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Title: BioFace : bio-inspired face detection
Author: McCarroll, Niall
ISNI:       0000 0004 6420 9743
Awarding Body: Ulster University
Current Institution: Ulster University
Date of Award: 2017
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The goal of face detection is to determine whether or not an image or video frame contains faces and, if present, return the number of instances of each face object and their location within an image space. Face detection is an important computer vision task as it is the building block for more sophisticated face processing algorithms such as face recognition and facial expression tracking. However, robust and reliable face detection in completely unconstrained settings remains a very challenging task. For example, while the human brain performs face detection and recognition robustly and with apparent ease, computer algorithms continue to find this a difficult task due to the huge variation of facial appearance in still images and video sequences. The existing literature documents extensive work on face detection utilising different classical machine learning and traditional algorithmic techniques. Given that challenges such as invariance to facial pose still remain with these traditional machine learning approaches, an exploration of biologically representative solutions that behave adaptively and autonomously through learning may help account for the well documented superior human and primate detection performance. In an effort to implement a more biologically plausible approach to invariant multi-view face detection, this thesis presents a novel hierarchical Spiking Neural Network (SNN) framework that adopts a hybrid approach to learning. This is achieved by combining a bottom-up unsupervised Spike-Timing Dependent Plasticity (STDP) feature extraction and filtering phase with a supervised feature selection process that provides feedback to the framework in an effort to select the most diagnostic neurons for accurate face detection. The detection accuracy of the hybrid system is further enhanced through two biologically plausible mechanisms of error control; namely threshold potential adaptation and spike latency thresholding. The broadly tuned behaviour of the neurons allows for a small but expressive set of multi­view neurons to achieve efficient and robust detection for multi-view face poses. The merged, multi-view face detection system is further adapted through a competitive lateral inhibition mechanism to achieve accurate in-plane and out-of-plane face pose estimation.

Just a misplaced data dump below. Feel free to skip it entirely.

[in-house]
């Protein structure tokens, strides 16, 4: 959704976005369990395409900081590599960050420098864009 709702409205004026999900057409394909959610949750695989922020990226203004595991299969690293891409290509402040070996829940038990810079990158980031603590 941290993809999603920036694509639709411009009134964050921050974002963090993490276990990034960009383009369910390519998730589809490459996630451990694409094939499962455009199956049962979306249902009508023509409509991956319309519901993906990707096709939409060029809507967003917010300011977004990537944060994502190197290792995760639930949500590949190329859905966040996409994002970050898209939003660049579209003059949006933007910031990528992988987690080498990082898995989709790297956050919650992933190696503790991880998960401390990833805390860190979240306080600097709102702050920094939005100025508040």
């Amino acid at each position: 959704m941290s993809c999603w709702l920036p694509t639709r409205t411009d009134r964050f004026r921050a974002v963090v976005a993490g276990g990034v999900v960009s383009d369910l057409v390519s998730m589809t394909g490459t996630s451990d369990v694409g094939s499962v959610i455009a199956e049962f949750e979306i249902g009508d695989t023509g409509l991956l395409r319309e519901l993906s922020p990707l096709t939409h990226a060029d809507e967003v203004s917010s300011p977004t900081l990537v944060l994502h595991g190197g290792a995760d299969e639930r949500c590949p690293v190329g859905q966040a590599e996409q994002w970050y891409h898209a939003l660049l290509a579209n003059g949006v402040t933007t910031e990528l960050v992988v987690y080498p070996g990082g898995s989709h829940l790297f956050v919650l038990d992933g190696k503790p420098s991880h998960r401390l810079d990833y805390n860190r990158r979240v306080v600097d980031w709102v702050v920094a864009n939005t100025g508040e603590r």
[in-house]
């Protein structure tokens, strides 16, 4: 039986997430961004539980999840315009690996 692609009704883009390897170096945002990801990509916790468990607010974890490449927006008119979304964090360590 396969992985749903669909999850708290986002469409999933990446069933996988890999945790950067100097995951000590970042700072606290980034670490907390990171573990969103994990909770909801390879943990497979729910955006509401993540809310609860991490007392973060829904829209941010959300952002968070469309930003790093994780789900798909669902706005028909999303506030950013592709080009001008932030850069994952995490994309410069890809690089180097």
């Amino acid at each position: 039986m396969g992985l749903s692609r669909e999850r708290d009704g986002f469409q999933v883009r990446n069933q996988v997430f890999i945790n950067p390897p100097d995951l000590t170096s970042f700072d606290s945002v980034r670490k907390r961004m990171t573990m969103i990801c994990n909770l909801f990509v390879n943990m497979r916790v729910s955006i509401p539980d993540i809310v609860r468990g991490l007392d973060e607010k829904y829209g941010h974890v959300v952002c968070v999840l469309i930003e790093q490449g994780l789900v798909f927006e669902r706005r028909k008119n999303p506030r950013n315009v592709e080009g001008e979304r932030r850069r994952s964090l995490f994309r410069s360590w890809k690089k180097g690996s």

Supervisor: Not available Sponsor: Not available
Qualification Name: Thesis (Ph.D.) Qualification Level: Doctoral
EThOS ID:  DOI: Not available